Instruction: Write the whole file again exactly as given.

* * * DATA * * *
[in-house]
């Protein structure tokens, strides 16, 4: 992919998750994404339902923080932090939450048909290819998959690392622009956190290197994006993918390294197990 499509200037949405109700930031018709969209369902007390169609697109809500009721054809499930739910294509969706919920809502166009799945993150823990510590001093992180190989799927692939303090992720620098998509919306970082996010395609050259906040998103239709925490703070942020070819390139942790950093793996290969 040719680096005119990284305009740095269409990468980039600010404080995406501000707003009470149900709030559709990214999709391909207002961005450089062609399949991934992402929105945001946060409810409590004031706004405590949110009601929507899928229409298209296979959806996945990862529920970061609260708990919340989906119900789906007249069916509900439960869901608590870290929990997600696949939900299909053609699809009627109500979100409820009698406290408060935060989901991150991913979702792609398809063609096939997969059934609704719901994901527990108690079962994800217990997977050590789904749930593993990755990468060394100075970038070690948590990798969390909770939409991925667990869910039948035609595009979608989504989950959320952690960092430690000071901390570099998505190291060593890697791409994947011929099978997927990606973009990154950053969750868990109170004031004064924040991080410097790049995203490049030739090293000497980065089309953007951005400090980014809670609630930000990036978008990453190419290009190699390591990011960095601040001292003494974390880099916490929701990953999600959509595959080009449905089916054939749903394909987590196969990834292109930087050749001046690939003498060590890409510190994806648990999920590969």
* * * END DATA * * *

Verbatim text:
[in-house]
């Protein structure tokens, strides 16, 4: 992919998750994404339902923080932090939450048909290819998959690392622009956190290197994006993918390294197990 499509200037949405109700930031018709969209369902007390169609697109809500009721054809499930739910294509969706919920809502166009799945993150823990510590001093992180190989799927692939303090992720620098998509919306970082996010395609050259906040998103239709925490703070942020070819390139942790950093793996290969 040719680096005119990284305009740095269409990468980039600010404080995406501000707003009470149900709030559709990214999709391909207002961005450089062609399949991934992402929105945001946060409810409590004031706004405590949110009601929507899928229409298209296979959806996945990862529920970061609260708990919340989906119900789906007249069916509900439960869901608590870290929990997600696949939900299909053609699809009627109500979100409820009698406290408060935060989901991150991913979702792609398809063609096939997969059934609704719901994901527990108690079962994800217990997977050590789904749930593993990755990468060394100075970038070690948590990798969390909770939409991925667990869910039948035609595009979608989504989950959320952690960092430690000071901390570099998505190291060593890697791409994947011929099978997927990606973009990154950053969750868990109170004031004064924040991080410097790049995203490049030739090293000497980065089309953007951005400090980014809670609630930000990036978008990453190419290009190699390591990011960095601040001292003494974390880099916490929701990953999600959509595959080009449905089916054939749903394909987590196969990834292109930087050749001046690939003498060590890409510190994806648990999920590969």